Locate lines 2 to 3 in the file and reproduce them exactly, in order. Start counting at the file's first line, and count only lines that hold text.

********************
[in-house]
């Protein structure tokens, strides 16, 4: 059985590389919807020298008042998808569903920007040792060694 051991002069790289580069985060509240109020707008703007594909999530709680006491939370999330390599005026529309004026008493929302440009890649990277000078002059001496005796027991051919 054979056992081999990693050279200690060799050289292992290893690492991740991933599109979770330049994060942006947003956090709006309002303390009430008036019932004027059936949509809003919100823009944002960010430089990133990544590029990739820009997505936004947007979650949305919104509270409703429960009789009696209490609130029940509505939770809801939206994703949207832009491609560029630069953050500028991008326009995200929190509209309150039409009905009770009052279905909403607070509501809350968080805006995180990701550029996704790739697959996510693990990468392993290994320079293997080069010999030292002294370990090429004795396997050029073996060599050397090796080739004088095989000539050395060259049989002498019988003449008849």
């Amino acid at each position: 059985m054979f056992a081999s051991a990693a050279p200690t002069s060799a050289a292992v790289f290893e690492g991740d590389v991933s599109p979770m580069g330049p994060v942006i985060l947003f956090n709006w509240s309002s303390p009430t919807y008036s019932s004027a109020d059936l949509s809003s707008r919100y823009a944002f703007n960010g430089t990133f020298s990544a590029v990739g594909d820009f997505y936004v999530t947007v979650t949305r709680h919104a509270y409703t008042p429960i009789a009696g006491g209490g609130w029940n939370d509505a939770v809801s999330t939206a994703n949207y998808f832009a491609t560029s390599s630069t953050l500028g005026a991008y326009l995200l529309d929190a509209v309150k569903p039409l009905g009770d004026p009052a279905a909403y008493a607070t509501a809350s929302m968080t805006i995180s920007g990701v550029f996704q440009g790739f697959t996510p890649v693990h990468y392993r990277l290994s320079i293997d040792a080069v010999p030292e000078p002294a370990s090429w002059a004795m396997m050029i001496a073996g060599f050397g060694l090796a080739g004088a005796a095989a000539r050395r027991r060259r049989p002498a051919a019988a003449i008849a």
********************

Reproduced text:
């Protein structure tokens, strides 16, 4: 059985590389919807020298008042998808569903920007040792060694 051991002069790289580069985060509240109020707008703007594909999530709680006491939370999330390599005026529309004026008493929302440009890649990277000078002059001496005796027991051919 054979056992081999990693050279200690060799050289292992290893690492991740991933599109979770330049994060942006947003956090709006309002303390009430008036019932004027059936949509809003919100823009944002960010430089990133990544590029990739820009997505936004947007979650949305919104509270409703429960009789009696209490609130029940509505939770809801939206994703949207832009491609560029630069953050500028991008326009995200929190509209309150039409009905009770009052279905909403607070509501809350968080805006995180990701550029996704790739697959996510693990990468392993290994320079293997080069010999030292002294370990090429004795396997050029073996060599050397090796080739004088095989000539050395060259049989002498019988003449008849």
């Amino acid at each position: 059985m054979f056992a081999s051991a990693a050279p200690t002069s060799a050289a292992v790289f290893e690492g991740d590389v991933s599109p979770m580069g330049p994060v942006i985060l947003f956090n709006w509240s309002s303390p009430t919807y008036s019932s004027a109020d059936l949509s809003s707008r919100y823009a944002f703007n960010g430089t990133f020298s990544a590029v990739g594909d820009f997505y936004v999530t947007v979650t949305r709680h919104a509270y409703t008042p429960i009789a009696g006491g209490g609130w029940n939370d509505a939770v809801s999330t939206a994703n949207y998808f832009a491609t560029s390599s630069t953050l500028g005026a991008y326009l995200l529309d929190a509209v309150k569903p039409l009905g009770d004026p009052a279905a909403y008493a607070t509501a809350s929302m968080t805006i995180s920007g990701v550029f996704q440009g790739f697959t996510p890649v693990h990468y392993r990277l290994s320079i293997d040792a080069v010999p030292e000078p002294a370990s090429w002059a004795m396997m050029i001496a073996g060599f050397g060694l090796a080739g004088a005796a095989a000539r050395r027991r060259r049989p002498a051919a019988a003449i008849a």